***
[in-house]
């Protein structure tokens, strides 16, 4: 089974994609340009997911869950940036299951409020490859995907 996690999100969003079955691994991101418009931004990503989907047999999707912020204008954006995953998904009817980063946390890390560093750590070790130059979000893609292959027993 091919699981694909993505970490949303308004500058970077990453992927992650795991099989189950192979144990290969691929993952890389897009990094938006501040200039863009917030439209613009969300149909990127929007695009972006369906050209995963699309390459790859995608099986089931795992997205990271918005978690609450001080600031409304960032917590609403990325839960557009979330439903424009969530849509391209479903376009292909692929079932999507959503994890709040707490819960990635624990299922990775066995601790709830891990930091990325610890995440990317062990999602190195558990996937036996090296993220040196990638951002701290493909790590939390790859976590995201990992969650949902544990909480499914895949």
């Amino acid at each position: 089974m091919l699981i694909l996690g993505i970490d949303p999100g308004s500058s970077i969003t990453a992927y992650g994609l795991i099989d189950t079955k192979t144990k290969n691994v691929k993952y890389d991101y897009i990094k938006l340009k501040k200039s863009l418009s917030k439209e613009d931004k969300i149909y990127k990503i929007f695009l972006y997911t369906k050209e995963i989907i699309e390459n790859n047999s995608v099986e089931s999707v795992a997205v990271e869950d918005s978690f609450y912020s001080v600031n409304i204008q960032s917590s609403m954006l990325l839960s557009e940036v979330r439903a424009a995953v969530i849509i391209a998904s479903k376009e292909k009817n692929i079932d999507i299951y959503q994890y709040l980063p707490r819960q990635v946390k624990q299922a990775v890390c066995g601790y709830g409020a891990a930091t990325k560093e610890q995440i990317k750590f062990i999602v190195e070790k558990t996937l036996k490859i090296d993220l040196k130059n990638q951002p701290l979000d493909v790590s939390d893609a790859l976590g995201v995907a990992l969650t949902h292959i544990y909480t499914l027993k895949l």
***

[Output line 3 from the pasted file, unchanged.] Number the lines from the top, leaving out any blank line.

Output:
């Amino acid at each position: 089974m091919l699981i694909l996690g993505i970490d949303p999100g308004s500058s970077i969003t990453a992927y992650g994609l795991i099989d189950t079955k192979t144990k290969n691994v691929k993952y890389d991101y897009i990094k938006l340009k501040k200039s863009l418009s917030k439209e613009d931004k969300i149909y990127k990503i929007f695009l972006y997911t369906k050209e995963i989907i699309e390459n790859n047999s995608v099986e089931s999707v795992a997205v990271e869950d918005s978690f609450y912020s001080v600031n409304i204008q960032s917590s609403m954006l990325l839960s557009e940036v979330r439903a424009a995953v969530i849509i391209a998904s479903k376009e292909k009817n692929i079932d999507i299951y959503q994890y709040l980063p707490r819960q990635v946390k624990q299922a990775v890390c066995g601790y709830g409020a891990a930091t990325k560093e610890q995440i990317k750590f062990i999602v190195e070790k558990t996937l036996k490859i090296d993220l040196k130059n990638q951002p701290l979000d493909v790590s939390d893609a790859l976590g995201v995907a990992l969650t949902h292959i544990y909480t499914l027993k895949l």